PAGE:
How they are doing now?
SHABBIR H. KAZMI
Bureau Chief, Islamabad
Apr 23 - 29, 2007
Around the world capital markets play the most important role of mobilizing resources and channeling them into productive use effectively and efficiently. The same is also true about Pakistan. Globalization, liberalization and advances in information and communication technology, all put together, present an unprecedented opportunities and challenges to both providers and users of capital. The country has benefited marginally only. There is a dire need to identify the impediments. The opportunities are enormous but the country needs better strategy to exploit the real potential.
The improved performance of local stock exchanges may be attributed to consistent and transparent policies, yielding higher economic growth. Privatization not only provided the much needed impetus but also lured small investors to the equities market. Added to this are stringent monetary controls, ongoing capital market reforms and the proactive role being played by the regulators.
The management of local stock exchanges and the Securities and Exchange Commission of Pakistan (SECP) have been working together to evolve the capital markets of the country as progressive , transparent and efficient markets, employing best practices and safeguarding the interest of the investors. This entails not only the revision of existing rules and regulations to bring them in line with best practices but also the promulgation of new laws.
Contrary to past practices now the regulatory policies are being based on the principle of developmental regulation. The emphasis is on market development, while ensuring administering and enforcing corporate laws. The policy is based on consultative rule making, facilitating implementation and enforcing stringent controls.
The SECP has introduced a plethora of reforms in the backdrop of its mission to "Develop a fair, efficient and transparent regulatory framework, aimed at fostering growth of a robust corporate sector and broad-based capital market in Pakistan". Reforms are focusing areas like risk management, governance and transparency; market development; and investor protection and investor education.
One of the major sources for resource mobilization in Pakistan is offering of shares of public limited companies to the general public. In the recent past government also offered shares of state-owned enterprises to general public under its "Privatization for Public" program. The response was very encouraging. However, the subsequent crises made small investors jittery and there was panic selling.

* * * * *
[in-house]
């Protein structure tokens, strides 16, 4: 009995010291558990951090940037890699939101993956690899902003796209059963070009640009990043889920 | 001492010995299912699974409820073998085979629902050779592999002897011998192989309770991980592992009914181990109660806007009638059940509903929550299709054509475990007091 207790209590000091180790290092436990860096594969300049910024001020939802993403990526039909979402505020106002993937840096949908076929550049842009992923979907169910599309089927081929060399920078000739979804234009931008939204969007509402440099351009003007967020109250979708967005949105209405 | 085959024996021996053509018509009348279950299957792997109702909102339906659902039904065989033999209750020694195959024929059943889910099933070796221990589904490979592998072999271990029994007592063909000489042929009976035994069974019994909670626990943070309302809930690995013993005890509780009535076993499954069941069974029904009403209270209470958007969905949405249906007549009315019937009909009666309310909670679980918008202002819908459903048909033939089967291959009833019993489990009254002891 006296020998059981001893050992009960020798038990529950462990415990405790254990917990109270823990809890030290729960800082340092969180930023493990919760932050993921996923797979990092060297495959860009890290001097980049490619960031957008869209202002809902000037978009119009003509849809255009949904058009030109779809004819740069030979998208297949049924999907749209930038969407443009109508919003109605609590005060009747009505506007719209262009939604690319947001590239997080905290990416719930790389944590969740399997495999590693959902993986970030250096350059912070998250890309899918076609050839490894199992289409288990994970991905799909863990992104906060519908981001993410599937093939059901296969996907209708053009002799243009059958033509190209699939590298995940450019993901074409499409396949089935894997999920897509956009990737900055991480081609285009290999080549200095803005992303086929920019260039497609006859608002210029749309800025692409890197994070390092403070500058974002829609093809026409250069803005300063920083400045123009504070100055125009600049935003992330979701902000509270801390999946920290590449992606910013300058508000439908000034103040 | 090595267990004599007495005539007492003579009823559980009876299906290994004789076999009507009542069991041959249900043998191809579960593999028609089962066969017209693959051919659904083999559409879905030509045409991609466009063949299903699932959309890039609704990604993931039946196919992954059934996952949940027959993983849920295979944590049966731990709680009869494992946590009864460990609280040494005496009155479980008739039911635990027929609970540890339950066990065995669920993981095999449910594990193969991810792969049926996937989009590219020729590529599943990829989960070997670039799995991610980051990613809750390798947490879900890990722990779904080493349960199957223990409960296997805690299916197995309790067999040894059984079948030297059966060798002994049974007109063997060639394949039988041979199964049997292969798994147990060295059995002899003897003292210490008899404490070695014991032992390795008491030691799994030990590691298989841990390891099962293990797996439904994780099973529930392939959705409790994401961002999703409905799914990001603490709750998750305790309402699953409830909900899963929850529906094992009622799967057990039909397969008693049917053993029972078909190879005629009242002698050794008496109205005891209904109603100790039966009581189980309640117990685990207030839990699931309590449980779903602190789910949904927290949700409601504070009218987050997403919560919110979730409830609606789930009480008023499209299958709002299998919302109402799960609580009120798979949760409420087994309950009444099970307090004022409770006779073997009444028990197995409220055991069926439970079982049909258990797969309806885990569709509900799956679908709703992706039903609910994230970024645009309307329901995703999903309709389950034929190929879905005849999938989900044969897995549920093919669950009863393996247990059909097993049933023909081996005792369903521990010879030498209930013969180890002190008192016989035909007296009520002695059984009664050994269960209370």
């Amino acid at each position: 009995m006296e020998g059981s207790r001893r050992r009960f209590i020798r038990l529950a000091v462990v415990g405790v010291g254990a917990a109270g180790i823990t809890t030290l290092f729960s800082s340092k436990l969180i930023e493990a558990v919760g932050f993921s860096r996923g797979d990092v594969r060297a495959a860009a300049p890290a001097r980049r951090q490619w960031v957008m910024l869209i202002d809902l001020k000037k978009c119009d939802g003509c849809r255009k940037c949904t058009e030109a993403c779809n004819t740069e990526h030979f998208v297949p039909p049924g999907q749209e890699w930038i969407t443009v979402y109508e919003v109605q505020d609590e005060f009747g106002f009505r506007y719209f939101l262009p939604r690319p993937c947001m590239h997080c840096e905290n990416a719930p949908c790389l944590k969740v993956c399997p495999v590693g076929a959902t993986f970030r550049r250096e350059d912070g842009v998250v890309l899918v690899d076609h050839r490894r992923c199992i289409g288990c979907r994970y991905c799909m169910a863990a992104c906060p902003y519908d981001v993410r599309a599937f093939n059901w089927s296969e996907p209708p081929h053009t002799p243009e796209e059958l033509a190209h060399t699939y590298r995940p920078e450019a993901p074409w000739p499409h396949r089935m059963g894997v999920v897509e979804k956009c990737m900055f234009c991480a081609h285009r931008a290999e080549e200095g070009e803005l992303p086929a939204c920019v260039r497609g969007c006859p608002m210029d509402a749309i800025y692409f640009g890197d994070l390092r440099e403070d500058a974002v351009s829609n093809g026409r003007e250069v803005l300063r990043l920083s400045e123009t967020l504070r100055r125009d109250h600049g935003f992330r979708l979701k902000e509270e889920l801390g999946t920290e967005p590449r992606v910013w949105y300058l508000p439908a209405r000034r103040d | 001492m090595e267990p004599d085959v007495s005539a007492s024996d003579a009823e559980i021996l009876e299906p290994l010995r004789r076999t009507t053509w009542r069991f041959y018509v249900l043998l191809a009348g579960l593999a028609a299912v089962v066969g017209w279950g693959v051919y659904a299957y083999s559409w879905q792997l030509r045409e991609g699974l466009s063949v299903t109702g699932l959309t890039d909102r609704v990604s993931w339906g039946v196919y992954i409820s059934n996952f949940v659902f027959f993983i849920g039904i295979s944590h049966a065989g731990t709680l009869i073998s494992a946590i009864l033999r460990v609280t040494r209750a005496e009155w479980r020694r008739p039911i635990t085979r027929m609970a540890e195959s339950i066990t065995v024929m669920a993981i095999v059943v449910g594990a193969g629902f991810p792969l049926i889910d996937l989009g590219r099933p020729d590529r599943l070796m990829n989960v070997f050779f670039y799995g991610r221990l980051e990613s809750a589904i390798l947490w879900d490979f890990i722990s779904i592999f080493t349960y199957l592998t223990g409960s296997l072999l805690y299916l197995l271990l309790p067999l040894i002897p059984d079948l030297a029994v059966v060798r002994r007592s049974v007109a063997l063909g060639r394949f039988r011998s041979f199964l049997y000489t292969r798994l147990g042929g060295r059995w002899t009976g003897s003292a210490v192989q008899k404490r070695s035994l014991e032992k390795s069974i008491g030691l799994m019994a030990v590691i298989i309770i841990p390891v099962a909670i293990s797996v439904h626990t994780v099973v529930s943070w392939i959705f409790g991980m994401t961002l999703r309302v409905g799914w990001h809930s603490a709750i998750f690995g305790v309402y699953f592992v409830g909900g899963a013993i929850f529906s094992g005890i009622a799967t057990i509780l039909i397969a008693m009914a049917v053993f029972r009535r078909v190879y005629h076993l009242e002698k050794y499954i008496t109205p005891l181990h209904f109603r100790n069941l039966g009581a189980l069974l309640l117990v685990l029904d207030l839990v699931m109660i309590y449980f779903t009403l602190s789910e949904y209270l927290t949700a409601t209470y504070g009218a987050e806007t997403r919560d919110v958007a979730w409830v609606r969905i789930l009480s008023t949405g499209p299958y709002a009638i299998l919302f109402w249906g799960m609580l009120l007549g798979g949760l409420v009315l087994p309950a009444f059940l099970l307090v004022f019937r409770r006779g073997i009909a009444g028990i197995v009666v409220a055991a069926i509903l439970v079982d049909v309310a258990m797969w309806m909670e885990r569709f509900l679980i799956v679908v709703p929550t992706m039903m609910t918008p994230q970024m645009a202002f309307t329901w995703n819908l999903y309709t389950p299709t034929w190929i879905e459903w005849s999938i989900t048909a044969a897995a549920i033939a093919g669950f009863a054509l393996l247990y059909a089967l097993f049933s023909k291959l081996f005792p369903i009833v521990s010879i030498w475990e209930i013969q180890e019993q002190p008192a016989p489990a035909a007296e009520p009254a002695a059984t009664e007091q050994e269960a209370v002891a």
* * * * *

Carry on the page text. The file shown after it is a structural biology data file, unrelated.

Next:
The other notable feature was stalled privatization process. Serious issues developed in some of the transactions that included PTCL, KESC and Pakistan Steel. Similarly, delay in privatization of PSO, SSGC and SNGPL affected market sentiments. Meanwhile, crises in equities markets and boom in real estate drifted investors away from the equities market, some after making a fortune and most losing their life savings.
Debt instruments markets in many countries are even bigger than equities market, mainly because corporates raise funds through various instruments to suit their needs. As against this, investors in Pakistan have been relying on DFIs and commercial banks for project financing. Higher interest rates have often rendered business entities uneconomical. Since lending was driven by SROs least attention was paid on the economic viability of the projects.
Similarly, due to inadequate regulatory framework and poor implementation sponsors of many public limited companies succeeded in fleecing shareholders. As investor hardly got any return on investment, they started believing that investing in shares of listed companies was a zero sum game. Decade of nineties is often termed "dost decade" due to a number of reasons. It was also the worst in the corporate history because hundred of companies were floated, even at premium, but investors in those companies, still regret their decisions.
The index movement was and still driven by trading. Volume of settlement as a percentage of volume traded remains disappointingly low. Trading is often driven by other factors, rather than economic fundamentals. It is true that the driving force of equities market is "speculation", often lacking any plausible reason.
One of the reasons encouraging trading is exemption of capital gains from tax. It seems that this exemption has been granted on the recommendations of those who do not believe in investing. One may argue that if an investor takes "delivery" it is an investment, though for a few days. In fact such a holding could not be termed investment because the motive is to sell it on the first available opportunity to make capital gain rather than holding it for receiving dividend.
There was a general perception that the KSE-100 index is not the true reflection of the market sentiments. One of the reasons is heavy weightage assigned to some of the scrips. It is often said that less than half dozen companies account for change in index, often significantly, OGDC and PTCL are two classical examples.
It is being said that the assigned weightage is linked with paid-up capital. The opponents of this rationalization say that weightage should be linked with free float rather than listed capital. The argument carries weight because trading is linked with free float and not the listed capital.
One of the alternatives could be that more indices should be developed. At present the performance of Karachi Stock Exchange is depicted through three indices, the latest being KSE-30 index. However, analysts are of the view that specific indices for mutual funds, energy companies and telecommunication companies should be introduced so that investors could compare the performance of company with reference to its relevant index.